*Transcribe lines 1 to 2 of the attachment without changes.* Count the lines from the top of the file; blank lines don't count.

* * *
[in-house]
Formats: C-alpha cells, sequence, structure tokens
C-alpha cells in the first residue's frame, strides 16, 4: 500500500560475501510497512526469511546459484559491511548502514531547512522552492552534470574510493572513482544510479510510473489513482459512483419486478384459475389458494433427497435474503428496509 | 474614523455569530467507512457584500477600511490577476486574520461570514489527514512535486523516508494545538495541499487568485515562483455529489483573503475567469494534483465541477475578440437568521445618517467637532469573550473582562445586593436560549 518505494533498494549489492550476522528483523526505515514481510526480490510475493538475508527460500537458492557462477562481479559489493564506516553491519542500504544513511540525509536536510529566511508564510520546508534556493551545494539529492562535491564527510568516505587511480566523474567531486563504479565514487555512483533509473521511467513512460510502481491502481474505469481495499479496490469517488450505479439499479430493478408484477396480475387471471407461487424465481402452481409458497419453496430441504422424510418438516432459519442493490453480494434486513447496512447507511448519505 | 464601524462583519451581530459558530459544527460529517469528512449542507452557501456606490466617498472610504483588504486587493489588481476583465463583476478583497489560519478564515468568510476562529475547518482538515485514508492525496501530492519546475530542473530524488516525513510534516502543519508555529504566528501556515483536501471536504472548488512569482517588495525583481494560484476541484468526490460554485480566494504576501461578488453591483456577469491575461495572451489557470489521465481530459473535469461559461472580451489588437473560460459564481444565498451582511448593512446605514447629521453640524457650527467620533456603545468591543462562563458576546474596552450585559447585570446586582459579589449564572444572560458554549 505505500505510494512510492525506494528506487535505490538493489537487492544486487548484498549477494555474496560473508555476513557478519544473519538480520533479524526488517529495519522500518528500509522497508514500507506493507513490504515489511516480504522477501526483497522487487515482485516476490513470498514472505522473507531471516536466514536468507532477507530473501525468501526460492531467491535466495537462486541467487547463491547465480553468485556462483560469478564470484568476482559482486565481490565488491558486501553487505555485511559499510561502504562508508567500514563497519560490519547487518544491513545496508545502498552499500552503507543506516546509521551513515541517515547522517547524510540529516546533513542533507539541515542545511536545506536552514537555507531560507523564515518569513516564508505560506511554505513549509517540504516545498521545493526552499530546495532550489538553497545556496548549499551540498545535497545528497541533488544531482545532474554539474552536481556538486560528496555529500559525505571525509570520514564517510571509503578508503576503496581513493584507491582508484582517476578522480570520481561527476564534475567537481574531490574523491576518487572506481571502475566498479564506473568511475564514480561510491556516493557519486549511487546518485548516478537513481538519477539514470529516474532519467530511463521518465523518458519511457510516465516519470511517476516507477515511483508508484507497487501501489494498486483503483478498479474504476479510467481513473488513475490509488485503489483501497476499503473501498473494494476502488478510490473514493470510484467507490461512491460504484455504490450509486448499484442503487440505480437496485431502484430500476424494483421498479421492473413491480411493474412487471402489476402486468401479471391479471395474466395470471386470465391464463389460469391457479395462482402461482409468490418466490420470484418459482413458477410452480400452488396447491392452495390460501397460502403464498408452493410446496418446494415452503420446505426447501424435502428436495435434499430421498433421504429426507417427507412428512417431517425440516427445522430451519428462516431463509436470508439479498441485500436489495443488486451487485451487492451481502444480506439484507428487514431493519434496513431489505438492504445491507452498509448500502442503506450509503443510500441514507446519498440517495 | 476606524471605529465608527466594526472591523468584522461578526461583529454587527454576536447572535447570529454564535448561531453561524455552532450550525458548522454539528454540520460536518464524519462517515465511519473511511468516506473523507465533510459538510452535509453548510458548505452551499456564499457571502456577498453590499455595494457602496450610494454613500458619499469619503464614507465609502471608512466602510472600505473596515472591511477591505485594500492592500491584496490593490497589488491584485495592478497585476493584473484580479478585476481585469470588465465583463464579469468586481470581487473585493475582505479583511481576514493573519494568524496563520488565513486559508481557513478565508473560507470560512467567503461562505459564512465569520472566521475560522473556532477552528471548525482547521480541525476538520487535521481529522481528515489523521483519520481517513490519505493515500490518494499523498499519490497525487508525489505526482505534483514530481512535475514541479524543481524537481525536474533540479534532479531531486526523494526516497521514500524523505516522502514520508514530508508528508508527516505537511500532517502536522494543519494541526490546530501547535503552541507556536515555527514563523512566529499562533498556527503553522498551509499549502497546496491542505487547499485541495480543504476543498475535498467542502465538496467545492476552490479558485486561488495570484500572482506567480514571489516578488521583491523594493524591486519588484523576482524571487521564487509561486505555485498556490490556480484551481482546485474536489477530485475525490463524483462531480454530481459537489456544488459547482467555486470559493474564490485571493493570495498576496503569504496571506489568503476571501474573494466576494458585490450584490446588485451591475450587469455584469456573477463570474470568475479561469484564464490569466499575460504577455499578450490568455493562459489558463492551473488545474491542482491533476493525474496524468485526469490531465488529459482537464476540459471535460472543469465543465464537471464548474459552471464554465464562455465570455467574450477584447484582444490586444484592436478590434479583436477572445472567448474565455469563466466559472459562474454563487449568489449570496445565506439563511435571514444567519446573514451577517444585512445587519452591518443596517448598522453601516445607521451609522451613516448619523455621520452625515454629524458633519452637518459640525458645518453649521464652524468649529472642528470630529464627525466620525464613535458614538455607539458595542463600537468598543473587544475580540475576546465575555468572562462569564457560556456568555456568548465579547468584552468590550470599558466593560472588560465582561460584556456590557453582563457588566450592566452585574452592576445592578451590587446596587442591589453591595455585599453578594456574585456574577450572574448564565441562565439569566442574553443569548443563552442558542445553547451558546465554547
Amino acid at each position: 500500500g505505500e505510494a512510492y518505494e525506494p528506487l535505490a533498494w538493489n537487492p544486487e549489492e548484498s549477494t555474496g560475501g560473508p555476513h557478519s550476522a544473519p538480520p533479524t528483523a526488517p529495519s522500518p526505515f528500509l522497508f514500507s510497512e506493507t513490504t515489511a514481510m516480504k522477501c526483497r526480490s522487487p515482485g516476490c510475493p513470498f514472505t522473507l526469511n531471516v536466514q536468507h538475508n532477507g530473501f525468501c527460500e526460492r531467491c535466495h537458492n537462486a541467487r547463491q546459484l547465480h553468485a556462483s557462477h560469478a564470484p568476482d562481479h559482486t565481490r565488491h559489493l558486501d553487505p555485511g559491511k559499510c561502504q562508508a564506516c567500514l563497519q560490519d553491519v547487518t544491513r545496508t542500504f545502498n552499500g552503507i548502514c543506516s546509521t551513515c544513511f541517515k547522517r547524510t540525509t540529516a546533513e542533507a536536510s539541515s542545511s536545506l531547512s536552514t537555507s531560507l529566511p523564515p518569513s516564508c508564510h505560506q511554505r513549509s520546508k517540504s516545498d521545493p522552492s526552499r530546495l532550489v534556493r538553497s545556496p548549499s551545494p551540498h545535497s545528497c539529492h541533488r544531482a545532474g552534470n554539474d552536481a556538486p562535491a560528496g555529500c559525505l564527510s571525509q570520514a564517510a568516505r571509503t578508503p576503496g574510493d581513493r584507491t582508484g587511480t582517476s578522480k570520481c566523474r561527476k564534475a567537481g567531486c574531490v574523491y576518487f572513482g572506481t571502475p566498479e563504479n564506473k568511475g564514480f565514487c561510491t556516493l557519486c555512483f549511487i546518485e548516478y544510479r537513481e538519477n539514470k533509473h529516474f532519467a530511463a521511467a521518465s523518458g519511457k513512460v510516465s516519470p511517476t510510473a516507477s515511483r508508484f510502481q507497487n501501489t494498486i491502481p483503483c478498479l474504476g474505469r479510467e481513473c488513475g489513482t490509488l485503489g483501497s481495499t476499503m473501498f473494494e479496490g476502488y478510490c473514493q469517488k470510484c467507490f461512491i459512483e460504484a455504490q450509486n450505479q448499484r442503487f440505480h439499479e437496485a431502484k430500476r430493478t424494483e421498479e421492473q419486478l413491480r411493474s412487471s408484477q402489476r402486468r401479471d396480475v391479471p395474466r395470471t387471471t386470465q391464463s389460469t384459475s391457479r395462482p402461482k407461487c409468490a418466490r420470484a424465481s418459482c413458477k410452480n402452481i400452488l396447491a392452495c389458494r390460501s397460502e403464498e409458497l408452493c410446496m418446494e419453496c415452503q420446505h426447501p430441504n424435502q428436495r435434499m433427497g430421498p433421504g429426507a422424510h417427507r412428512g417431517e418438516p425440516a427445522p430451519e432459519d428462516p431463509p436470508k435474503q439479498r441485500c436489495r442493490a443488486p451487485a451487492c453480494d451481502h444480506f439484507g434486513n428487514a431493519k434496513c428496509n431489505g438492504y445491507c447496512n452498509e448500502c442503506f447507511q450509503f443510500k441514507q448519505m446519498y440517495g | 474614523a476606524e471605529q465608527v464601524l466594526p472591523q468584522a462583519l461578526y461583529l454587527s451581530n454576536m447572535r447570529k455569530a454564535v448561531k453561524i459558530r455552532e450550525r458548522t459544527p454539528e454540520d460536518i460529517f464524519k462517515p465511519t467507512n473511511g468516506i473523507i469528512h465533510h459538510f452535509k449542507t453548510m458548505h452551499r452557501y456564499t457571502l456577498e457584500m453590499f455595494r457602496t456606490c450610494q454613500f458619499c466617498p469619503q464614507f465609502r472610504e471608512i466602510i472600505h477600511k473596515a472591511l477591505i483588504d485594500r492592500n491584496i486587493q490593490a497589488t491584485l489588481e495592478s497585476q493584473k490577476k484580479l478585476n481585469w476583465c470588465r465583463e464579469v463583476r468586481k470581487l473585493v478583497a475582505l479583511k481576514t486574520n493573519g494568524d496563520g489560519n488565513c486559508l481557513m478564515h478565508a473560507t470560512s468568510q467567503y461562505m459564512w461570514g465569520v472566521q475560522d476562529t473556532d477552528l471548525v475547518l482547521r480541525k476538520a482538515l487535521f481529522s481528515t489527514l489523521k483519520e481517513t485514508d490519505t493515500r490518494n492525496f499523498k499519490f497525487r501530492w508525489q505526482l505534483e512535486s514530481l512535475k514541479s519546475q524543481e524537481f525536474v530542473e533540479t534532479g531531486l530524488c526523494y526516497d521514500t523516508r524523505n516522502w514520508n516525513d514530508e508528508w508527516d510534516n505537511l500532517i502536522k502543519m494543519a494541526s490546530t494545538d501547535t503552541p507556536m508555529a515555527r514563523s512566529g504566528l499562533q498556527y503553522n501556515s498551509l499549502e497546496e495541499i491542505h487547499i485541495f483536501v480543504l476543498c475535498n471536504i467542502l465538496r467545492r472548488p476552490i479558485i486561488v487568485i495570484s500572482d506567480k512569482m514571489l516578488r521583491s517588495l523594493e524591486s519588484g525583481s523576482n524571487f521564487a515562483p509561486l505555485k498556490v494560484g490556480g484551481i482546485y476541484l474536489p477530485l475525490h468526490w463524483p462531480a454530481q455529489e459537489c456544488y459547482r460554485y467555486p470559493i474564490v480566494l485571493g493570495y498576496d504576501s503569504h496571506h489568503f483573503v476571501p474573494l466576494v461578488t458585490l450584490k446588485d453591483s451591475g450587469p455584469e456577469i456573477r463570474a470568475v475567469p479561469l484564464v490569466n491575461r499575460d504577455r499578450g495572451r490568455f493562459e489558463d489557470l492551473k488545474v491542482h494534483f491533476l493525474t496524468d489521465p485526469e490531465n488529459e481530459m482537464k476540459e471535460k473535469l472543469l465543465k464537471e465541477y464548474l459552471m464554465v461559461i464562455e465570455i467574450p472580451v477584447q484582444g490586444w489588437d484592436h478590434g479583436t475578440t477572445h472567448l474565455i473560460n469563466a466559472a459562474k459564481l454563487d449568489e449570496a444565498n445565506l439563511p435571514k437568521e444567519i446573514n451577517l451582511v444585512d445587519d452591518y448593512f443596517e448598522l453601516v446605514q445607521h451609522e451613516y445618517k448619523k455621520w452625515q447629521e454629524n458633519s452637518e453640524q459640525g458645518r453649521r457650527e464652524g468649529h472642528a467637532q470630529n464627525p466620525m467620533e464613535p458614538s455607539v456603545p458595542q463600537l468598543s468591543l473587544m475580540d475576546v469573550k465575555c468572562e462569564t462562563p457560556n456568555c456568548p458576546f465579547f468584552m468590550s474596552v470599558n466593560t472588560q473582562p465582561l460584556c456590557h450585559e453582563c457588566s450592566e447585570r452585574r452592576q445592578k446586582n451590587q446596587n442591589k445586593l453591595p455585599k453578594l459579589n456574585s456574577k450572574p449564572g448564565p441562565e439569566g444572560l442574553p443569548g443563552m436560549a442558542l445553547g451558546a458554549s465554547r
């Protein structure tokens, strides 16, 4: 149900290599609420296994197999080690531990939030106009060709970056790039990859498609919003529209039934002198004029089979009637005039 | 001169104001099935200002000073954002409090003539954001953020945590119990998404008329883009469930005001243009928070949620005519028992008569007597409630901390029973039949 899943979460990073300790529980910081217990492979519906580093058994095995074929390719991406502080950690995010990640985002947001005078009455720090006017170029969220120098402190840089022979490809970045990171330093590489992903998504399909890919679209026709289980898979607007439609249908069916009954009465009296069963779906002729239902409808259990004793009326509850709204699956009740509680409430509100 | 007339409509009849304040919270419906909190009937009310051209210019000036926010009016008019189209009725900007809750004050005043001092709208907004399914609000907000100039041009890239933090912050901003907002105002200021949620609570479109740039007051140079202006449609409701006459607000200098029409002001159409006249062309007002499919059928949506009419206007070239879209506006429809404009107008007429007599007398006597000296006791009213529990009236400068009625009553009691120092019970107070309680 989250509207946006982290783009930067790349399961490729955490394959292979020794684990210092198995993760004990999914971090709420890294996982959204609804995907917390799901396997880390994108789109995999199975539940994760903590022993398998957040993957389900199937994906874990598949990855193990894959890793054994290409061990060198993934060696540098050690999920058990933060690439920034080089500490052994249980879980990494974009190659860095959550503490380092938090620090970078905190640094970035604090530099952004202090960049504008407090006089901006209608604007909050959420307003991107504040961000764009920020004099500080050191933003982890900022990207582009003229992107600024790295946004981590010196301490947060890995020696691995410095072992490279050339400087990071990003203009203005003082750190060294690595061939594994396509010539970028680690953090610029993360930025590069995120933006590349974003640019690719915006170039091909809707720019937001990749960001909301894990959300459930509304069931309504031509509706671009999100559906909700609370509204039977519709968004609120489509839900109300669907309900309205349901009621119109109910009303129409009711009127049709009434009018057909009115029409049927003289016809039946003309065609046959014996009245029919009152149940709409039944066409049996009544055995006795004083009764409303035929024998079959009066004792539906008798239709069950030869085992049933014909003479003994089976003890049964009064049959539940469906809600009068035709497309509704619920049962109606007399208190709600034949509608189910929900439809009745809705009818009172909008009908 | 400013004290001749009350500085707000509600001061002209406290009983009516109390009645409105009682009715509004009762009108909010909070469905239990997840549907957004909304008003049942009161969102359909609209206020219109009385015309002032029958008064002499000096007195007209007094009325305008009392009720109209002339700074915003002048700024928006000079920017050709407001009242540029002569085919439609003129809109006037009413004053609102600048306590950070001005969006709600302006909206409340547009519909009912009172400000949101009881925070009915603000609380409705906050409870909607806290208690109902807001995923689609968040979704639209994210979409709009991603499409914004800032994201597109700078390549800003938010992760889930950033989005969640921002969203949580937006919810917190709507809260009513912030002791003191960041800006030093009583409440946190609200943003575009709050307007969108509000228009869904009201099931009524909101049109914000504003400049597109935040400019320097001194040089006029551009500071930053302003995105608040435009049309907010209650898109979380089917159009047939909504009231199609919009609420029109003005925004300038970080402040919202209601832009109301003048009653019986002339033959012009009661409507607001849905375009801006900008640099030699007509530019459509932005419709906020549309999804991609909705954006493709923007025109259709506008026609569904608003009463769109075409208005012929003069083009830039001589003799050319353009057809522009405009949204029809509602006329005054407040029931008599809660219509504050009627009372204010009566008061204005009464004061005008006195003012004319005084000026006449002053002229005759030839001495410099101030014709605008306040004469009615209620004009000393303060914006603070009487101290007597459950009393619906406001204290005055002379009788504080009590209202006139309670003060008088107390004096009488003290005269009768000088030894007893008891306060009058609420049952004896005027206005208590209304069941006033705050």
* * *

[in-house]
Formats: C-alpha cells, sequence, structure tokens